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Look Behind Your Ears

Some species use their ears not just for hearing, but for communicating as well.

cat_ear

Photo: Chris Seward

The ear can be made to change its orientation by flexing the muscles in its base.

Some species use their ears not just for hearing, but for communicating as well. The ear can be made to change its orientation by flexing the muscles in its base.

Housecats are a great example. They have several distinct ear positions. When relaxed, their ears point slightly outward from the head. If a noise alerts them, the ears snap forward like sound-gathering radar. One ear may even point in a different direction from the other, if two sound sources are of interest to the cat.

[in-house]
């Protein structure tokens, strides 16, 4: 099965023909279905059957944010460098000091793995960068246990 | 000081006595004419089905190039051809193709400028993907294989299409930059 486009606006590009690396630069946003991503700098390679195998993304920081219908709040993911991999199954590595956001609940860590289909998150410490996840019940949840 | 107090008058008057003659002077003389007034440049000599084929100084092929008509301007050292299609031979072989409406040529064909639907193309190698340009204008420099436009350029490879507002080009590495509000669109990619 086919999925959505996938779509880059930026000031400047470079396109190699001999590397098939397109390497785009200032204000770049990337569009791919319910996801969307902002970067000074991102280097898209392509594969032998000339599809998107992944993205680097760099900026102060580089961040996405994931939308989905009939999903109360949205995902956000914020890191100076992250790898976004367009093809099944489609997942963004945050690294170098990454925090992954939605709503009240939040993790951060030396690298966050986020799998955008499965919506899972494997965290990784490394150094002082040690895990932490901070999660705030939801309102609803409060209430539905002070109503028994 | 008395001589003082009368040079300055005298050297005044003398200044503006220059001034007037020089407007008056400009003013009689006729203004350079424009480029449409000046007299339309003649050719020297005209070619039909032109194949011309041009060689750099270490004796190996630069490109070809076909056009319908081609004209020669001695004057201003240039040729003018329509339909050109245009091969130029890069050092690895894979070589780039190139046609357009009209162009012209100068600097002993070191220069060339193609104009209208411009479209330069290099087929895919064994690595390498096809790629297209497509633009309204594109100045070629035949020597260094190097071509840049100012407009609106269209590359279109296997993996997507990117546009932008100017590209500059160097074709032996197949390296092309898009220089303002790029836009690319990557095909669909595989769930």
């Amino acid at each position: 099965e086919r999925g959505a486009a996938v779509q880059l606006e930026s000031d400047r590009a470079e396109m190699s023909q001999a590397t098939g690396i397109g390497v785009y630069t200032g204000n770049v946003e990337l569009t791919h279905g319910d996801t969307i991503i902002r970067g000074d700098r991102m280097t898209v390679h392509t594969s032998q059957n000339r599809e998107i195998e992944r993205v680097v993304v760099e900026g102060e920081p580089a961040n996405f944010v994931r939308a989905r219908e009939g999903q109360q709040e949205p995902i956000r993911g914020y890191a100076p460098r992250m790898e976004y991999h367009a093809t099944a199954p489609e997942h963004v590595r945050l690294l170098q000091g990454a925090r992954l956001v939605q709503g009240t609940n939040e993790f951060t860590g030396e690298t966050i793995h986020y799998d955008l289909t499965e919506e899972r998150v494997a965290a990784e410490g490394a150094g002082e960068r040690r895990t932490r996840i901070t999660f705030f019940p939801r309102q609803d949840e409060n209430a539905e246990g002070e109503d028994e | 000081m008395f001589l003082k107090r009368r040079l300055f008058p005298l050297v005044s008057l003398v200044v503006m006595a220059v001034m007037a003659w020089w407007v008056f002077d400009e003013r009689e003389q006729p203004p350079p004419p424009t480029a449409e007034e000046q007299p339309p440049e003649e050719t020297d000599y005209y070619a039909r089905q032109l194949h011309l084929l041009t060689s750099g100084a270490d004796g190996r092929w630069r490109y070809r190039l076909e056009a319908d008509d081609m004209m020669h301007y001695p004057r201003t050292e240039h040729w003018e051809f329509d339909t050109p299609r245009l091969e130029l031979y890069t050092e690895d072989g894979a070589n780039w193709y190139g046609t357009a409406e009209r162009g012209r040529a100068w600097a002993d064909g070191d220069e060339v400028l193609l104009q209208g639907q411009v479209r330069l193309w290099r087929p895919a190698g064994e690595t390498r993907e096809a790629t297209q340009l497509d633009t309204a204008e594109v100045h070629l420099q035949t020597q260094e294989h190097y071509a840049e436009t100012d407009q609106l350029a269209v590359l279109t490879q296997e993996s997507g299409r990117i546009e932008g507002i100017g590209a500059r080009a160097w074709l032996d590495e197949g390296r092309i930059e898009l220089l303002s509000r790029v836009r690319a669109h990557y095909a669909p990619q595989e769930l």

Positioning Ears

An angry cat will flatten its ears against its head to prevent them from being damaged in a fight, but there’s also a half-flattened position they can adopt in which the backs of the ears become visible in front. This almost flattened posture is a signal to other cats that they’d better stay away.

Some wild cats have even developed specialized markings on the backs of their ears to increase this effect. Tigers, for example, have a white spot with a black rim on the back of each ear. If you can see that spot from the front, it’s time to be getting along.

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